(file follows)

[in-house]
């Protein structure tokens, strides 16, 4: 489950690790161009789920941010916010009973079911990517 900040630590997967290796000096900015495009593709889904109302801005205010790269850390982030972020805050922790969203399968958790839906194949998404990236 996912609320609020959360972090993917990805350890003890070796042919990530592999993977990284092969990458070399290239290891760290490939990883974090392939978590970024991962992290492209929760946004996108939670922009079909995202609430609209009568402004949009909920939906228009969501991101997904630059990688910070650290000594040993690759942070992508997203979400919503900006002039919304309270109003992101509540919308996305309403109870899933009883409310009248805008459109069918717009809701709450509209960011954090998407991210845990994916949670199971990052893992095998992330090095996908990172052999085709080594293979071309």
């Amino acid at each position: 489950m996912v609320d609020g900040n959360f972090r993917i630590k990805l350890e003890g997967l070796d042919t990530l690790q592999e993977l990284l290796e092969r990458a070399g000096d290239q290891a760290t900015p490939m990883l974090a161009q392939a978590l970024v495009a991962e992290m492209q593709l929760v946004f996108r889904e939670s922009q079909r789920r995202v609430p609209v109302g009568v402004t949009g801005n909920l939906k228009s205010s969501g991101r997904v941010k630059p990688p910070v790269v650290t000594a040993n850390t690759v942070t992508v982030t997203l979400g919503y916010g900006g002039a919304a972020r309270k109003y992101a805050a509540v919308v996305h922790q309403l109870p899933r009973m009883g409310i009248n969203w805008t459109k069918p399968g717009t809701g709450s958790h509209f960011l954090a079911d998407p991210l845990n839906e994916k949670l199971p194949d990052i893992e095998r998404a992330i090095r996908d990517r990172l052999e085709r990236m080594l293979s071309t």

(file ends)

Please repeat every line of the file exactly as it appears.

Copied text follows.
[in-house]
């Protein structure tokens, strides 16, 4: 489950690790161009789920941010916010009973079911990517 900040630590997967290796000096900015495009593709889904109302801005205010790269850390982030972020805050922790969203399968958790839906194949998404990236 996912609320609020959360972090993917990805350890003890070796042919990530592999993977990284092969990458070399290239290891760290490939990883974090392939978590970024991962992290492209929760946004996108939670922009079909995202609430609209009568402004949009909920939906228009969501991101997904630059990688910070650290000594040993690759942070992508997203979400919503900006002039919304309270109003992101509540919308996305309403109870899933009883409310009248805008459109069918717009809701709450509209960011954090998407991210845990994916949670199971990052893992095998992330090095996908990172052999085709080594293979071309």
């Amino acid at each position: 489950m996912v609320d609020g900040n959360f972090r993917i630590k990805l350890e003890g997967l070796d042919t990530l690790q592999e993977l990284l290796e092969r990458a070399g000096d290239q290891a760290t900015p490939m990883l974090a161009q392939a978590l970024v495009a991962e992290m492209q593709l929760v946004f996108r889904e939670s922009q079909r789920r995202v609430p609209v109302g009568v402004t949009g801005n909920l939906k228009s205010s969501g991101r997904v941010k630059p990688p910070v790269v650290t000594a040993n850390t690759v942070t992508v982030t997203l979400g919503y916010g900006g002039a919304a972020r309270k109003y992101a805050a509540v919308v996305h922790q309403l109870p899933r009973m009883g409310i009248n969203w805008t459109k069918p399968g717009t809701g709450s958790h509209f960011l954090a079911d998407p991210l845990n839906e994916k949670l199971p194949d990052i893992e095998r998404a992330i090095r996908d990517r990172l052999e085709r990236m080594l293979s071309t």